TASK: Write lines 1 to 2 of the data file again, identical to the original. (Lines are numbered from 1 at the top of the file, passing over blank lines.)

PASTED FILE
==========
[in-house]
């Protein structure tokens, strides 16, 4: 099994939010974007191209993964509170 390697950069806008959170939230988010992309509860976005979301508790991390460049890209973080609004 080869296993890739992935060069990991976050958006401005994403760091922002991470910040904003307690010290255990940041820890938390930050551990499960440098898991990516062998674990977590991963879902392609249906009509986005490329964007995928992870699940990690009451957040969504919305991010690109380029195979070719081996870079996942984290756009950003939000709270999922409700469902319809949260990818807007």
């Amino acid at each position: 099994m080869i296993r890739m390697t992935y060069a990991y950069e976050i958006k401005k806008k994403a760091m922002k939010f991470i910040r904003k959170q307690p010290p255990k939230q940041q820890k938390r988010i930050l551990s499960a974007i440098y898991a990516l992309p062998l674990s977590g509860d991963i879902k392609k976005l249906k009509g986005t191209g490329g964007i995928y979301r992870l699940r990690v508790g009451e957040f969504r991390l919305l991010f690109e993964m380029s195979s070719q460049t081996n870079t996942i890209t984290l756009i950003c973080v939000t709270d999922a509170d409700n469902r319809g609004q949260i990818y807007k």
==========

[in-house]
């Protein structure tokens, strides 16, 4: 099994939010974007191209993964509170 390697950069806008959170939230988010992309509860976005979301508790991390460049890209973080609004 080869296993890739992935060069990991976050958006401005994403760091922002991470910040904003307690010290255990940041820890938390930050551990499960440098898991990516062998674990977590991963879902392609249906009509986005490329964007995928992870699940990690009451957040969504919305991010690109380029195979070719081996870079996942984290756009950003939000709270999922409700469902319809949260990818807007």